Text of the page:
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Yes of course, I'm trying to gather as much data as I can. The general consensus I've come across is that OEM is usually strong wheels and typically wheels with the same bolt pattern and size of a given manufacturer are rated in a similar way. It's still a risk at this point for sure but it's getting clearer.

After scouring the internet, I've found people with Honda Odyssey and Honda Ridgeline using Civic Type R wheels for years without issue. The Type R is actually lighter than the Kona N but it's also semi track rated, so I feel like that comparison is similar.
Most OEM wheels are cast. Cast wheels are not that strong. The next level in wheel strength is flow form/rotary forged which is between a full forged wheel and a cast wheel. They are stronger than a cast wheel but still could crack or have issues. If you want a really strong wheel you need to get a forged wheel. Forged wheels cost the most usually $500+per a wheel whereas a cast can run you around $50+ and rotary forged run around $150+.


Civic type R wheels are flow formed wheels. Kona N in the USA has cast wheels. Kona N premium package in Europe does have a forged wheel and cost around $800 a wheel.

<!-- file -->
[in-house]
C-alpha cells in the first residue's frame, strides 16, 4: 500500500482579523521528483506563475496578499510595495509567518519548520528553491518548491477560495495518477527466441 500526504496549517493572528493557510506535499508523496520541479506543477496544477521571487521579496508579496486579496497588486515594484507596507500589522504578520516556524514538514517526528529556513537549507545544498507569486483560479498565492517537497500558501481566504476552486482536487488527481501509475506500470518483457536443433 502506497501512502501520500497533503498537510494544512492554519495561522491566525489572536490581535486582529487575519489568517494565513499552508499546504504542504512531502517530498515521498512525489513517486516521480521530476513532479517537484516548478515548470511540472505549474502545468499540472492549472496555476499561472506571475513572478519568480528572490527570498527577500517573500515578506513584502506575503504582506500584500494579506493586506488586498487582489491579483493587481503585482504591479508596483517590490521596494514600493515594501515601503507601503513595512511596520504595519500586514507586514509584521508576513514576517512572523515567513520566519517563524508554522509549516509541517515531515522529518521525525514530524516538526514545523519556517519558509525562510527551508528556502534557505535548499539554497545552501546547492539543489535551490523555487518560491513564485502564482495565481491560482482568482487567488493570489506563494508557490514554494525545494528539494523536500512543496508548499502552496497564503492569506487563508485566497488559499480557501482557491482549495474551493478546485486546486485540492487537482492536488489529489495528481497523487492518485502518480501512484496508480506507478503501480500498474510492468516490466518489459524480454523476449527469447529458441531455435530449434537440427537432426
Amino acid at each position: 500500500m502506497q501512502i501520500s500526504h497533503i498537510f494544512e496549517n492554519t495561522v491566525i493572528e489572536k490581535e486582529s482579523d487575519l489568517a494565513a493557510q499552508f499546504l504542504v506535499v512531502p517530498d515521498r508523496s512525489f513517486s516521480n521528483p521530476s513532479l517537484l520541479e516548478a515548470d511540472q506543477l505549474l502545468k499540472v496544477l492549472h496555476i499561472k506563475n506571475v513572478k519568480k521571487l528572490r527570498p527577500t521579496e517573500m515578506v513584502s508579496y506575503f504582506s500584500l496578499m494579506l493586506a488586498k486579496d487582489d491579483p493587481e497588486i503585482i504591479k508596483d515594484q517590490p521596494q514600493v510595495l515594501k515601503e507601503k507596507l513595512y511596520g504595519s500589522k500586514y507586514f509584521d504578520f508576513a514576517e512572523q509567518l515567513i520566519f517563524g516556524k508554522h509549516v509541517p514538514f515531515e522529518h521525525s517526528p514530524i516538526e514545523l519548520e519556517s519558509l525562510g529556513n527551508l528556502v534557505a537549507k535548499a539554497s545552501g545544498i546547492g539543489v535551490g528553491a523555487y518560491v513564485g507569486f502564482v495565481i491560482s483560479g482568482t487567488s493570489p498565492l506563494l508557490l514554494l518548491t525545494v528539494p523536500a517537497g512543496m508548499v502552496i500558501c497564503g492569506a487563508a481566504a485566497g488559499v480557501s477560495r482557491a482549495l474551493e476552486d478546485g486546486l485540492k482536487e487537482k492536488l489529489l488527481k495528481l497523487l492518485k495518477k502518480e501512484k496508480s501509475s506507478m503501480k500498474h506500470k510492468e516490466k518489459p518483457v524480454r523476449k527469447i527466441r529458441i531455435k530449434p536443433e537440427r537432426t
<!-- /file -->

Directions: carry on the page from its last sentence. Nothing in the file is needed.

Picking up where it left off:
If you don't plan to race the car and live in an area where the road are decently maintained (no major potholes) than cast should do you just good. If you do live in pothole city and do race go grab yourself a forged wheel.
 

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Discussion Starter · #11 · (Edited)
Most OEM wheels are cast. Cast wheels are not that strong. The next level in wheel strength is flow form/rotary forged which is between a full forged wheel and a cast wheel. They are stronger than a cast wheel but still could crack or have issues. If you want a really strong wheel you need to get a forged wheel. Forged wheels cost the most usually $500+per a wheel whereas a cast can run you around $50+ and rotary forged run around $150+.


Civic type R wheels are flow formed wheels. Kona N in the USA has cast wheels. Kona N premium package in Europe does have a forged wheel and cost around $800 a wheel.

If you don't plan to race the car and live in an area where the road are decently maintained (no major potholes) than cast should do you just good. If you do live in pothole city and do race go grab yourself a forged wheel.
Thanks for your input. I'm curious to know how you know that Kona N 19" wheels are cast in North America. I'm in Canada and the wheel they have here are the same ones in the picture attached.

I've also not been able to see anything related to packages or upgradeable wheels in the UK and Spain websites. Not sure which European countries have that.

Just curious is all, I'm wondering where you can find OEM wheel data because I was not able to.

As for how this will be used, it's a commuter car but because it's electric, it weighs about the same as a Tuscon or Santa Fe. Won't be tracking this and roads are pretty reasonable where I live.
Tire Wheel Car Vehicle Automotive lighting